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Highlights Archives

Three of the Little Rock Nine Visit the Archives

Ernest Green, the first black graduate of Little Rock's Central High School, looks through some of the papers in the Daisy Bates collection as Gloria Ray Karlmark talks about the papers with archivist Harry Miller in the background.

The Little Rock Nine became heroes of the civil rights movement in 1957 when they defied angry mobs and former Arkansas Governor Orval Faubus by becoming the first black students to enroll in Little Rock's Central High School. Three of the nine paid a visit to the Society's archives this month to look through the papers of their mentor, Daisy Bates. Bates shepherded the nine young students through the harrowing days when, by order of President Dwight Eisenhower, federal troops acted as their escorts in the face of continued segregationist hostility. Bates donated her papers to the Society in 1966. They include speeches, letters, clippings and photographs that document the Little Rock Nine's struggle for an equal-opportunity education — thus constituting one of the gems of the Society's comprehensive civil rights collections.

Bestowed with Marquette University's Highest Honor

Terrence Roberts peruses the papers of his Little Rock mentor Daisy Bates
Terrence Roberts peruses the papers of
his Little Rock mentor Daisy Bates

The occasion that brought the Little Rock Nine to Wisconsin was an honor bestowed on them by Marquette University in Milwaukee. On February 9 the university presented the nine with its highest honor, the Pere Marquette Award, for representing what Marquette President Robert A. Wild called a spirit of, "integration, inclusion and access to education in the face of terrible odds and deeply held prejudice." Marquette University archivist Matt Blessing knew about the Bates collection and its significance to the Little Rock Nine, so he invited Society archivist Harry Miller to bring selected items from the collection to Milwaukee for the group to see.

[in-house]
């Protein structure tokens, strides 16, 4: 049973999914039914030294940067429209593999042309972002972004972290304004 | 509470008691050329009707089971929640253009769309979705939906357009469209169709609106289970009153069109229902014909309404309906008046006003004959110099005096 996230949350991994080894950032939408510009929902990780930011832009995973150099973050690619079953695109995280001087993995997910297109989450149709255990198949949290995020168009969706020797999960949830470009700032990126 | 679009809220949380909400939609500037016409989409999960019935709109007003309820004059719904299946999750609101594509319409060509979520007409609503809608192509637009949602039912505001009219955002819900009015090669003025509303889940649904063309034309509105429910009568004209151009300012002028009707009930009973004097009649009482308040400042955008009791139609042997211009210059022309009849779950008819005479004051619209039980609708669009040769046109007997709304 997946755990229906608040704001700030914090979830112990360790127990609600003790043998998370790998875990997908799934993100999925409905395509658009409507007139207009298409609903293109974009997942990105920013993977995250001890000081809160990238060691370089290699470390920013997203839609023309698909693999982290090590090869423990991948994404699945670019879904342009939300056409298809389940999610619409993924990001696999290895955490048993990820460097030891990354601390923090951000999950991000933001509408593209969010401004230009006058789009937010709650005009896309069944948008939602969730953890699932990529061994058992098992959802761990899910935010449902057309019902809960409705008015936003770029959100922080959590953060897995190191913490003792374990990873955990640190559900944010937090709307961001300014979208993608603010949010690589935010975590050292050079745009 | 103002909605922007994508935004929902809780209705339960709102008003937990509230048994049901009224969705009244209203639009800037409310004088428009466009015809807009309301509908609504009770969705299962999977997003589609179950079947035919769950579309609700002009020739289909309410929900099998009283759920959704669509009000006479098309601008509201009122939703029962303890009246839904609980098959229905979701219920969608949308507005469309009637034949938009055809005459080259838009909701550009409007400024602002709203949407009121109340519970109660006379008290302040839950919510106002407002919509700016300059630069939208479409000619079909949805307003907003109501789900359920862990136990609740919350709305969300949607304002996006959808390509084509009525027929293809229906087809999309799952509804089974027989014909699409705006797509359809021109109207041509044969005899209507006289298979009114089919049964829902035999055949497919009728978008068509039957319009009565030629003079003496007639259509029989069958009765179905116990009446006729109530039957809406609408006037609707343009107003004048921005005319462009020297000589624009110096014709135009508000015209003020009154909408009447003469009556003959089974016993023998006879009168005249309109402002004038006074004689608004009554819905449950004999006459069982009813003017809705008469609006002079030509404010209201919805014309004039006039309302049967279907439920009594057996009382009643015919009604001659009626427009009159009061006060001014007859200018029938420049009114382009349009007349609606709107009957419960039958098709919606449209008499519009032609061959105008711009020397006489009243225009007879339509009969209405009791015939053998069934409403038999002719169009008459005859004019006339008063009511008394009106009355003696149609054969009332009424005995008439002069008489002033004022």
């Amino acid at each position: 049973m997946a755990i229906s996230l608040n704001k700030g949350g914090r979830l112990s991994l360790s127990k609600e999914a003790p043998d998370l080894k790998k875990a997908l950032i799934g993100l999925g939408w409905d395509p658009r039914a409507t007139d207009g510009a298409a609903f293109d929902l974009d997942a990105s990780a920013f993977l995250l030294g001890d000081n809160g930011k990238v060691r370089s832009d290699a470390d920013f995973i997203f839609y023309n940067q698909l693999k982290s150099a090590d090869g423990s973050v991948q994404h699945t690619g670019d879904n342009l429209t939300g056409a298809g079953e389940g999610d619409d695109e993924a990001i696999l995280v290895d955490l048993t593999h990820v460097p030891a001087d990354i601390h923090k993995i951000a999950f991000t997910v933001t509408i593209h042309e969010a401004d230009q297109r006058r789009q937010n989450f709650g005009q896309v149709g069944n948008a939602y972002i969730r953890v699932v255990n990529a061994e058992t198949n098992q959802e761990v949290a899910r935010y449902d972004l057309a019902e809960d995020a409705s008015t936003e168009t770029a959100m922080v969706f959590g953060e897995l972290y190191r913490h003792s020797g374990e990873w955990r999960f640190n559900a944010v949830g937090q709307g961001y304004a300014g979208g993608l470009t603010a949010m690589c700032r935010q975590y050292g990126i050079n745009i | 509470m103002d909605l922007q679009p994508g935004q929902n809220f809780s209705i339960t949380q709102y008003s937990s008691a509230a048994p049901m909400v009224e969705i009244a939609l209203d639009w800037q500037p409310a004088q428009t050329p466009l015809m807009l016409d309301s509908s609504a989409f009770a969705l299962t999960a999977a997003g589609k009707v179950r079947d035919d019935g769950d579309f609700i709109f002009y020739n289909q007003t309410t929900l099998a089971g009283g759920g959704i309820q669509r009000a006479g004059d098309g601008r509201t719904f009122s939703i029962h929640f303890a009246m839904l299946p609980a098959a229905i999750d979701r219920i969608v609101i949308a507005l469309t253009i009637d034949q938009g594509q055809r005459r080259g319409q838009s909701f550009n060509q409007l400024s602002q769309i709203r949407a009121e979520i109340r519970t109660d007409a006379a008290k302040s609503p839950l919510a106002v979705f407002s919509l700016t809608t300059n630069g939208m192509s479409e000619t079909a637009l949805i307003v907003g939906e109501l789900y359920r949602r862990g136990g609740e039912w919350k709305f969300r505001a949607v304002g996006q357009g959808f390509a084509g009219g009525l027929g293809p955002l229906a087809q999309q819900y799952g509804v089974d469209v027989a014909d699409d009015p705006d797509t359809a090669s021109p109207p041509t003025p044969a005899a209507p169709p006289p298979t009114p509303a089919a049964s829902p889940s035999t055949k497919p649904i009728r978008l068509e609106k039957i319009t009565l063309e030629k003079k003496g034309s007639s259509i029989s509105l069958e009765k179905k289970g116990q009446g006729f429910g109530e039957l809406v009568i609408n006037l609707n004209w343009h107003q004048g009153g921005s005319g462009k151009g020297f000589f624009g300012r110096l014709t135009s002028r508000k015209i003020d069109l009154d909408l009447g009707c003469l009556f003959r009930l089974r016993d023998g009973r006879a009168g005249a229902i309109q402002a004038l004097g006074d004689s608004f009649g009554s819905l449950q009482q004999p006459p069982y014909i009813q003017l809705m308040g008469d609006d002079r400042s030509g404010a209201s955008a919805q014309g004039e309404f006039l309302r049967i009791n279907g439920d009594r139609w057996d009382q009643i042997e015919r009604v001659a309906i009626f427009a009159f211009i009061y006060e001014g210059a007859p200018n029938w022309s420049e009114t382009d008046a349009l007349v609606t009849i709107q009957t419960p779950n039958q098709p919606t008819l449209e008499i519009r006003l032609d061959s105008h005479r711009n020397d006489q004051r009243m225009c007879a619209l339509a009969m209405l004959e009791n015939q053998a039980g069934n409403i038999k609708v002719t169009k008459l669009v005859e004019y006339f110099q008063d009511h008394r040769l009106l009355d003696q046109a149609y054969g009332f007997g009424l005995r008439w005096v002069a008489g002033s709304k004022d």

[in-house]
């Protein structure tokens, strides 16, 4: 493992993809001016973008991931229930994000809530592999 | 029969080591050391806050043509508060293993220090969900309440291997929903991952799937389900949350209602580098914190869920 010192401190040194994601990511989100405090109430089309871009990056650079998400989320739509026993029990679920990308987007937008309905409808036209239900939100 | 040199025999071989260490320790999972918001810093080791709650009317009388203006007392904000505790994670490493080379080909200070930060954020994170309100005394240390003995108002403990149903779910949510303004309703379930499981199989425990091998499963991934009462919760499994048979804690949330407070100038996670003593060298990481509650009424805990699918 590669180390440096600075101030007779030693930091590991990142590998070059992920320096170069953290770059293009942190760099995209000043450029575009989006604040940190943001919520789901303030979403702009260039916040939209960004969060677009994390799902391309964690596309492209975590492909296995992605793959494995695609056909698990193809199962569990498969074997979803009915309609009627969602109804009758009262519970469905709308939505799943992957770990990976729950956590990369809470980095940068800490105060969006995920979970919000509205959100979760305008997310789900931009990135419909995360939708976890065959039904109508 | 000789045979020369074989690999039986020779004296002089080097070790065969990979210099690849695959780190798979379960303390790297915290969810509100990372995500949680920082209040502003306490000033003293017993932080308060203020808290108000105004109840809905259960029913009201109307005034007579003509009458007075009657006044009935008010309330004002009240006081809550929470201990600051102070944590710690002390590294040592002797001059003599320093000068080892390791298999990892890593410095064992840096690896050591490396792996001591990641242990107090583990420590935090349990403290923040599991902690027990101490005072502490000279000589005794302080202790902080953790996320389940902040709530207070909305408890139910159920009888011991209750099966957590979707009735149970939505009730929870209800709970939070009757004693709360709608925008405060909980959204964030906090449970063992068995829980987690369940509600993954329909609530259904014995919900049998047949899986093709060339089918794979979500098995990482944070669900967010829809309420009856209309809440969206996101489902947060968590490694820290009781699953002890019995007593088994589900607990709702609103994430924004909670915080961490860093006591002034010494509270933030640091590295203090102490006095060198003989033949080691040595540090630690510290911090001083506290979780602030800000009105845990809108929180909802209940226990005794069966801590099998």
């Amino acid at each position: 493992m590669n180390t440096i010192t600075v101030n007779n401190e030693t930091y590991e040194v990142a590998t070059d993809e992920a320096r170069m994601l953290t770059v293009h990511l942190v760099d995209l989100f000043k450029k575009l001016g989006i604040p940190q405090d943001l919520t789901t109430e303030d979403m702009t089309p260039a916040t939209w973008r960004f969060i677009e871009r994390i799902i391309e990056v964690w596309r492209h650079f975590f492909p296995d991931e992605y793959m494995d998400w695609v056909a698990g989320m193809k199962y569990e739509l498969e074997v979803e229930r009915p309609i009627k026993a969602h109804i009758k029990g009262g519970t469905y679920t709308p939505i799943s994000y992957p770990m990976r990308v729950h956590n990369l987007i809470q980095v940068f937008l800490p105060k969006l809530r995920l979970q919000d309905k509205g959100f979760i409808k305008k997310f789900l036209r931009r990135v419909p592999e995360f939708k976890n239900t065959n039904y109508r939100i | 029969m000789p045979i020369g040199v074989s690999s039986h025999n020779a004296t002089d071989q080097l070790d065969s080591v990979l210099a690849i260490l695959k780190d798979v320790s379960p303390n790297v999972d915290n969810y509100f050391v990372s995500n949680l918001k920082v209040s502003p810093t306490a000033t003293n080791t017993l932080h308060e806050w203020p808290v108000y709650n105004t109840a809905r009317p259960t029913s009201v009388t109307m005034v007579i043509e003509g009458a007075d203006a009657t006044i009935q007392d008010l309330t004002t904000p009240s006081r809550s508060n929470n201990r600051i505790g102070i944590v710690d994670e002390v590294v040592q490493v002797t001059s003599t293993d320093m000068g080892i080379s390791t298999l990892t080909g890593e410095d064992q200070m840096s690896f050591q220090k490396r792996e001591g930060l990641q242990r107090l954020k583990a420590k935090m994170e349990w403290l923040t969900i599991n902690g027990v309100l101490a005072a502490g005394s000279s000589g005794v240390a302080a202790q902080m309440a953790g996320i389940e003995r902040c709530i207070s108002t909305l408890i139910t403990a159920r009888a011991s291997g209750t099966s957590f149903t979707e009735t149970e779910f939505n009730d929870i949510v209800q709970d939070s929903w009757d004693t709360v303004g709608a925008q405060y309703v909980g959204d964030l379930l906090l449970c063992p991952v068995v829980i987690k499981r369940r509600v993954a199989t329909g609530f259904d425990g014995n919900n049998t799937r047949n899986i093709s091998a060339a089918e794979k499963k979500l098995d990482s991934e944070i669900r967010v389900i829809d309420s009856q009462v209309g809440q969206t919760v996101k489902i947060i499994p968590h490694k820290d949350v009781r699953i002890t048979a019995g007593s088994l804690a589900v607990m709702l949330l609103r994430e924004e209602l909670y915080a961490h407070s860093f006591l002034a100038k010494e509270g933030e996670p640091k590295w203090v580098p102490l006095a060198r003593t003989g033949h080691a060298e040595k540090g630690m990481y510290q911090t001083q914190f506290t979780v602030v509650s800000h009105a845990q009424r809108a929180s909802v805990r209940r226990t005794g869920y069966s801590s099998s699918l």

One of the items he brought that tends to be a real crowd pleaser at presentations about the Bates collection is the actual rock and an attached threatening note that members of the Ku Klux Klan hurled through Bates' living room window. The rock rested on a pedestal amid the photographs and assorted papers, but it drew little notice from the Little Rock Nine, one of whom remarked, "We all had rocks thrown through our windows" during the furor over forced integration of the Little Rock schools.

A Tumultuous Year in the Lives of the Little Rock Nine

The three members of the Little Rock Nine who visited the archives were Ernest Green (pictured in the top photo), who went on to become the first black graduate of the newly integrated Central High School in 1958, Terrence Roberts and Gloria Ray Karlmark. Despite the presence of armed troops to protect them, all nine students endured a year of verbal and physical harassment.

One of the nine, Minniejean Brown, moved to New York City before the school year ended. The other eight completed the school year but, like their counterparts across the district, had to attend other schools or take correspondence courses the next year when Governor Faubus, in defiance of a U.S. Supreme Court order, ordered all four of Little Rock's high schools closed to prevent further desegregation efforts pending the outcome of a public vote. In September 1958 citizens of Little Rock voted overwhelmingly to keep the schools closed. They did not reopen until August 1959 — as integrated schools.

:: Posted February 25, 2010

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